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Leahy, Sanders Say Special Counsel Important First Step In Trump Investigation

Sen. Patrick Leahy, D-Vt., on Capitol Hill in April 2017.
Alex Brandon
Sen. Patrick Leahy, shown here on April 25 on Capitol Hill in Washington, says this issue is the most serious threat to democracy in his lifetime.

Even before the Justice Department named former FBI director Robert Mueller as a special counsel to investigate ties between the Trump campaign and Russia, all three members of Vermont's congressional delegation said events in Washington this week highlighted the urgent need for an independent investigation into the issue.

Vermont's two senators say Mueller's appointment is an important first step.

For the past few weeks, Sens. Patrick Leahy, Bernie Sanders and Rep. Peter Welch have all called for an independent investigation into reports that Russia tried to influence the outcome of the 2016 presidential election. There is also a charge that some members of the Trump campaign colluded with Russian officials.

But several things have happened this week that the delegation says makes an independent commission or special prosecutor more important than ever.

First, the Washington Post reported that last week, President Trump shared classified intelligence information with Russian officials about terrorist activities in the Middle East.

Then, the New York Times reported that before he was fired by President Trump, FBI Director James Comey wrote in a memo that the president asked him not to pursue an investigation into former National Security Advisor Michael Flynn's ties with Russian officials.

Late Wednesday, Sen. Leahy applauded the appointment of special counsel Robert Mueller, saying in a statement "this is important and urgent work." 

"I have never felt so strongly about something in all the years I have been in the Senate,” Leahy said in an earlier interview. 

"I have never seen something that has worried me as much in all those years in the Senate, and if we don't stand up together, Republicans and Democrats, future generations are going to say, 'Where were you? Where were you?'" - Sen. Patrick Leahy

There is also the question of whether or not the Trump administration tapes conversations in the Oval Office. The president himself raised this issue in a tweet about Comey. Since then, the White House has refused to confirm or deny if the tapes exist.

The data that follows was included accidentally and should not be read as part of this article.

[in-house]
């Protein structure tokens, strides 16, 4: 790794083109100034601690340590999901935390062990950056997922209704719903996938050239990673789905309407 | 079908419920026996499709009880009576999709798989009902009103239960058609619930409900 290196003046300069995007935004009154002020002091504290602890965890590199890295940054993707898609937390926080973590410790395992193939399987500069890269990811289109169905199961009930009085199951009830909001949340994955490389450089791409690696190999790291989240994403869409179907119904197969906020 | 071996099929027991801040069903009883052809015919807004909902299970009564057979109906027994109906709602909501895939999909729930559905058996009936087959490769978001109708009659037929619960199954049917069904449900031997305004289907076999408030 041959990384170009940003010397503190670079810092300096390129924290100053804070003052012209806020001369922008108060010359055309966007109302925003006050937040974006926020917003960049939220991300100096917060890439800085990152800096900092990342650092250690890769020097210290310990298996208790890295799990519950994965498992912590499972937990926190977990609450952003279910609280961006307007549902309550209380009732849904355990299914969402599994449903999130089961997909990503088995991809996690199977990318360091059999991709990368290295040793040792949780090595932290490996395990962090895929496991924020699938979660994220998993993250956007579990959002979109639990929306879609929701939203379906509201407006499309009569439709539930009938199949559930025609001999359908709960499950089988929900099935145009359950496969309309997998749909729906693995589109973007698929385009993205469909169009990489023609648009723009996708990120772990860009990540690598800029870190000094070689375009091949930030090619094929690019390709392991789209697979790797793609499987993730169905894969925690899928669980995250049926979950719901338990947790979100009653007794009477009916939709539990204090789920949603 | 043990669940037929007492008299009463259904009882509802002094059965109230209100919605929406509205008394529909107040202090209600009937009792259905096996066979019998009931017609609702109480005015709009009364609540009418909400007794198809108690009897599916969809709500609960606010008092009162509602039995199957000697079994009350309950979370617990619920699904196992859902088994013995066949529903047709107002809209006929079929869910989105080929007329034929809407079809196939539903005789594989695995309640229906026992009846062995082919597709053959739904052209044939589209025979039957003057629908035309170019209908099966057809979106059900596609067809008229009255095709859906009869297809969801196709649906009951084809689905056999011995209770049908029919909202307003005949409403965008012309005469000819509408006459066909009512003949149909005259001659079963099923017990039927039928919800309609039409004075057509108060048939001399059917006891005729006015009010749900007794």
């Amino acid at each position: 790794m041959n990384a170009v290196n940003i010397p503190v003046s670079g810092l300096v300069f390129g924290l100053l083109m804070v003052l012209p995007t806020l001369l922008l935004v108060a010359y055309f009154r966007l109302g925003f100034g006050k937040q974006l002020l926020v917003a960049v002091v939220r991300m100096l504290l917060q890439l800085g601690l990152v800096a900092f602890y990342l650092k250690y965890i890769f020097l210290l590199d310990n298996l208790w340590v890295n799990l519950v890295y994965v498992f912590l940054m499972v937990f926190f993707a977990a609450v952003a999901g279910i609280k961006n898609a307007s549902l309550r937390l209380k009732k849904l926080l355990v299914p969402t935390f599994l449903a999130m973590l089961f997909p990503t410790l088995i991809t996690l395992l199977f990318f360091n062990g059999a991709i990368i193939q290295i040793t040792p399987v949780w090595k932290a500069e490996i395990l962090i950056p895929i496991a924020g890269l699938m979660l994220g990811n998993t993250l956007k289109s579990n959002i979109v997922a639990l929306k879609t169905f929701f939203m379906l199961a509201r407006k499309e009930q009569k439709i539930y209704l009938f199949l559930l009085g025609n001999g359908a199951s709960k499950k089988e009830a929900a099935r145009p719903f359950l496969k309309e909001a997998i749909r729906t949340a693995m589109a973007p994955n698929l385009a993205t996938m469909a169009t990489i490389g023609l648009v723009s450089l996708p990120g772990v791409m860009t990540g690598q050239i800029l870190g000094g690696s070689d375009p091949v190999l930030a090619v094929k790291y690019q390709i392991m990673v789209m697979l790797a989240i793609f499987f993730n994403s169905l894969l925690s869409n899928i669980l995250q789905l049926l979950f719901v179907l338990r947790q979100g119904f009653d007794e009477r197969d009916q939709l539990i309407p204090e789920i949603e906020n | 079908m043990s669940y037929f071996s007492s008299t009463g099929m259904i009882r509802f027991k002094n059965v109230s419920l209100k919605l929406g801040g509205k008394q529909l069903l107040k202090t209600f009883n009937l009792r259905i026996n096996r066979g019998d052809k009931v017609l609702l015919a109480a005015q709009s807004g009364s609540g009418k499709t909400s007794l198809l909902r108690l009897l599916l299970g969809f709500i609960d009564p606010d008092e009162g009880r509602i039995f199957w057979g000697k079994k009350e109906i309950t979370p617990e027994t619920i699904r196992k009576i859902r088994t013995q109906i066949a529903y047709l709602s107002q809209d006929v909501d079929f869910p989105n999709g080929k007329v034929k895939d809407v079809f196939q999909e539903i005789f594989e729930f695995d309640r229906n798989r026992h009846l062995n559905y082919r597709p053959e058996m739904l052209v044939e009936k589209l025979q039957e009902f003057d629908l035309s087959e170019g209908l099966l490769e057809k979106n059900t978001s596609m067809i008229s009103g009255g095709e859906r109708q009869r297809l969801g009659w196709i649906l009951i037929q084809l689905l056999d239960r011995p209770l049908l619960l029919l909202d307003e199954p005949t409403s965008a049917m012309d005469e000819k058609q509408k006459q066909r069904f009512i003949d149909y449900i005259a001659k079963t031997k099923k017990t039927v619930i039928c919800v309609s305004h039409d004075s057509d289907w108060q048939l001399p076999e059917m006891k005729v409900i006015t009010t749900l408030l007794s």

Leahy says it's a question that needs to be answered. 

"If there are tapes, I would hope they would be turned over voluntarily. Otherwise, they should be subpoenaed in the same way that President Nixon's tapes were subpoenaed," Leahy says.

Leahy says it is imperative to find out the full scope of Russian activity as soon as possible.

"If they think they can get away with it this time, they're going to be back in everything from Congressional, gubernatorial races to the next presidential race. We have to stop it today, now! Once and for all, for the sake of our own safety and our country, and the sake of our allies."

Rep. Welch says an independent commission is needed to help restore public confidence in the country's political system.

"The American people are entitled to have confidence that the rule of law is sacrosanct, and there are doubts being raised about that by the conduct that we've seen on display here," Welch said.

And Welch says Trump could be impeached if it can be proven that the president personally tried to impede investigations looking at ties between the Trump campaign and Russia.

"Obstruction of justice is a crime. And if there is obstruction of justice, that definitely is an impeachable offense," Welch says. "The president has the responsibility to enforce the law not suppress investigations into the breaking of the law."

Sen. Bernie Sanders said in a written statement that: "The appointment of a special counsel to oversee the Russia investigation is a positive step. I am hopeful that he will us get to the bottom of the Trump campaign's ties to Russia, including any role the president may have played." 

Update 6:15 p.m. The Justice Department is appointing former FBI Director Robert Mueller as special counsel to investigate Russian interference in the 2016 election, NPR reports.

Update 7:38 p.m. This story was updated to include latest reaction from Sens. Leahy and Sanders.

Bob Kinzel has been covering the Vermont Statehouse since 1981 — longer than any continuously serving member of the Legislature. With his wealth of institutional knowledge, he answers your questions on our series, "Ask Bob."
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